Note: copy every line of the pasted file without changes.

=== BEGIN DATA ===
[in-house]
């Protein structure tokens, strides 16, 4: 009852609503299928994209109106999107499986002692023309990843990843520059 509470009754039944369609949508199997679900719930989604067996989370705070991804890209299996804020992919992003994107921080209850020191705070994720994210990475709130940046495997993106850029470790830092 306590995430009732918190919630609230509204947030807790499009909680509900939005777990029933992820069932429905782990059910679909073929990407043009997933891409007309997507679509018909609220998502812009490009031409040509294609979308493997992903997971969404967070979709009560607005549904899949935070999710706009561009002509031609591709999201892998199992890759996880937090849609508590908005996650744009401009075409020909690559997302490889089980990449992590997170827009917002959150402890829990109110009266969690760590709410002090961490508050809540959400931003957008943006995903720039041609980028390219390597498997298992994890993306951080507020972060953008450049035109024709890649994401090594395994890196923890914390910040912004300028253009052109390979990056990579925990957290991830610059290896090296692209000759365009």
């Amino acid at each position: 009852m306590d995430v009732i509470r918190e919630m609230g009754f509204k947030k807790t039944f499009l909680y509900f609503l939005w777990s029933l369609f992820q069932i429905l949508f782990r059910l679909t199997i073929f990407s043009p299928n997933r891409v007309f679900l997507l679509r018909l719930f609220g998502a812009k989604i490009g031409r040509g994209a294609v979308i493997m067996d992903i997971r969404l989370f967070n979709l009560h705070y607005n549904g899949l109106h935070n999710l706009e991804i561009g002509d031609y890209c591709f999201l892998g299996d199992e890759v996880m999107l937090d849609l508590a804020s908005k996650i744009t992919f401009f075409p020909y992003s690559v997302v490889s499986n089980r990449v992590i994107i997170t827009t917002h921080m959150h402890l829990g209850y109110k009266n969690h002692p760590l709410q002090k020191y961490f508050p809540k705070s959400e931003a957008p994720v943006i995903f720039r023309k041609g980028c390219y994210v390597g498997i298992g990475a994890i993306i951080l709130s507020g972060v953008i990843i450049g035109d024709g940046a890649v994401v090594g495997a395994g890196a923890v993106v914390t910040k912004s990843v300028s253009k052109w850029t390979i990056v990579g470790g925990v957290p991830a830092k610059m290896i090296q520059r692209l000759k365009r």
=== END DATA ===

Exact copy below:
[in-house]
């Protein structure tokens, strides 16, 4: 009852609503299928994209109106999107499986002692023309990843990843520059 509470009754039944369609949508199997679900719930989604067996989370705070991804890209299996804020992919992003994107921080209850020191705070994720994210990475709130940046495997993106850029470790830092 306590995430009732918190919630609230509204947030807790499009909680509900939005777990029933992820069932429905782990059910679909073929990407043009997933891409007309997507679509018909609220998502812009490009031409040509294609979308493997992903997971969404967070979709009560607005549904899949935070999710706009561009002509031609591709999201892998199992890759996880937090849609508590908005996650744009401009075409020909690559997302490889089980990449992590997170827009917002959150402890829990109110009266969690760590709410002090961490508050809540959400931003957008943006995903720039041609980028390219390597498997298992994890993306951080507020972060953008450049035109024709890649994401090594395994890196923890914390910040912004300028253009052109390979990056990579925990957290991830610059290896090296692209000759365009």
């Amino acid at each position: 009852m306590d995430v009732i509470r918190e919630m609230g009754f509204k947030k807790t039944f499009l909680y509900f609503l939005w777990s029933l369609f992820q069932i429905l949508f782990r059910l679909t199997i073929f990407s043009p299928n997933r891409v007309f679900l997507l679509r018909l719930f609220g998502a812009k989604i490009g031409r040509g994209a294609v979308i493997m067996d992903i997971r969404l989370f967070n979709l009560h705070y607005n549904g899949l109106h935070n999710l706009e991804i561009g002509d031609y890209c591709f999201l892998g299996d199992e890759v996880m999107l937090d849609l508590a804020s908005k996650i744009t992919f401009f075409p020909y992003s690559v997302v490889s499986n089980r990449v992590i994107i997170t827009t917002h921080m959150h402890l829990g209850y109110k009266n969690h002692p760590l709410q002090k020191y961490f508050p809540k705070s959400e931003a957008p994720v943006i995903f720039r023309k041609g980028c390219y994210v390597g498997i298992g990475a994890i993306i951080l709130s507020g972060v953008i990843i450049g035109d024709g940046a890649v994401v090594g495997a395994g890196a923890v993106v914390t910040k912004s990843v300028s253009k052109w850029t390979i990056v990579g470790g925990v957290p991830a830092k610059m290896i090296q520059r692209l000759k365009r």